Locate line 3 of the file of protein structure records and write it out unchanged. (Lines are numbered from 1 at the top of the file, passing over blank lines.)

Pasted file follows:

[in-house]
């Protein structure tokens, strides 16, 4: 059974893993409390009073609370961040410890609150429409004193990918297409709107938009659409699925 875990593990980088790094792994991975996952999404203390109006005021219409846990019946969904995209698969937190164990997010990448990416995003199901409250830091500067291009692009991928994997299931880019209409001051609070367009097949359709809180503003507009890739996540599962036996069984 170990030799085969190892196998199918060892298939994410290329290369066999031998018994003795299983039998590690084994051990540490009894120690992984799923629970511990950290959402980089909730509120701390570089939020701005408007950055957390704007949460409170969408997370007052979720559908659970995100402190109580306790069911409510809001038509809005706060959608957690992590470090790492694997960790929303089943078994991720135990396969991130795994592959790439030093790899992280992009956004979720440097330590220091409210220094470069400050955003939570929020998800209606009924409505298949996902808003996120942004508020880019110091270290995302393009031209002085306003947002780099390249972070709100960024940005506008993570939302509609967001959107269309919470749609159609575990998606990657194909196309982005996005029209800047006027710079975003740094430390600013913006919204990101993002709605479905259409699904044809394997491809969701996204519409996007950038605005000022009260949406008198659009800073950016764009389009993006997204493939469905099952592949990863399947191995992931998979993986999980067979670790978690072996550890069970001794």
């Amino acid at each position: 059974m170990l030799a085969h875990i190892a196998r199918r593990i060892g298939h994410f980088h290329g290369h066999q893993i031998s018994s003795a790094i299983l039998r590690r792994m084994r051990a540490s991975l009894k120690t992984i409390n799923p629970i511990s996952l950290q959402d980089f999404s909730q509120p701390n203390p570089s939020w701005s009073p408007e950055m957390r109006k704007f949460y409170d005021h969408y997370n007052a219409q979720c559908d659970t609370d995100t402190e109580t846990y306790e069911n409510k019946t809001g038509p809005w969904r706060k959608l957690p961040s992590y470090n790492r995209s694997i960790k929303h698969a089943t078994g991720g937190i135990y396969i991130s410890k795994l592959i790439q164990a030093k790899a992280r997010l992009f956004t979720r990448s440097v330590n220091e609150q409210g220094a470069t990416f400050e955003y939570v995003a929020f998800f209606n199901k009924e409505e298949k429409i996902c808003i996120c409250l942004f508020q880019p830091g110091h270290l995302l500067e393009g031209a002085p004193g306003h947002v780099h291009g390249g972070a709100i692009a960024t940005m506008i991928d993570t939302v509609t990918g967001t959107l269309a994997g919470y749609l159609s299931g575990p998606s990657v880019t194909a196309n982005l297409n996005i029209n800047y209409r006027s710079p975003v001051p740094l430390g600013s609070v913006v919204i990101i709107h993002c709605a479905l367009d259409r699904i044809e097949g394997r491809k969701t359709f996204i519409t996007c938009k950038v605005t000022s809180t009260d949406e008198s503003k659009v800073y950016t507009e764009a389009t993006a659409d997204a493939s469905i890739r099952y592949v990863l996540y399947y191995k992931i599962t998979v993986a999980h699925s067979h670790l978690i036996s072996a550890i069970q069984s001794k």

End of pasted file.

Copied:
């Amino acid at each position: 059974m170990l030799a085969h875990i190892a196998r199918r593990i060892g298939h994410f980088h290329g290369h066999q893993i031998s018994s003795a790094i299983l039998r590690r792994m084994r051990a540490s991975l009894k120690t992984i409390n799923p629970i511990s996952l950290q959402d980089f999404s909730q509120p701390n203390p570089s939020w701005s009073p408007e950055m957390r109006k704007f949460y409170d005021h969408y997370n007052a219409q979720c559908d659970t609370d995100t402190e109580t846990y306790e069911n409510k019946t809001g038509p809005w969904r706060k959608l957690p961040s992590y470090n790492r995209s694997i960790k929303h698969a089943t078994g991720g937190i135990y396969i991130s410890k795994l592959i790439q164990a030093k790899a992280r997010l992009f956004t979720r990448s440097v330590n220091e609150q409210g220094a470069t990416f400050e955003y939570v995003a929020f998800f209606n199901k009924e409505e298949k429409i996902c808003i996120c409250l942004f508020q880019p830091g110091h270290l995302l500067e393009g031209a002085p004193g306003h947002v780099h291009g390249g972070a709100i692009a960024t940005m506008i991928d993570t939302v509609t990918g967001t959107l269309a994997g919470y749609l159609s299931g575990p998606s990657v880019t194909a196309n982005l297409n996005i029209n800047y209409r006027s710079p975003v001051p740094l430390g600013s609070v913006v919204i990101i709107h993002c709605a479905l367009d259409r699904i044809e097949g394997r491809k969701t359709f996204i519409t996007c938009k950038v605005t000022s809180t009260d949406e008198s503003k659009v800073y950016t507009e764009a389009t993006a659409d997204a493939s469905i890739r099952y592949v990863l996540y399947y191995k992931i599962t998979v993986a999980h699925s067979h670790l978690i036996s072996a550890i069970q069984s001794k």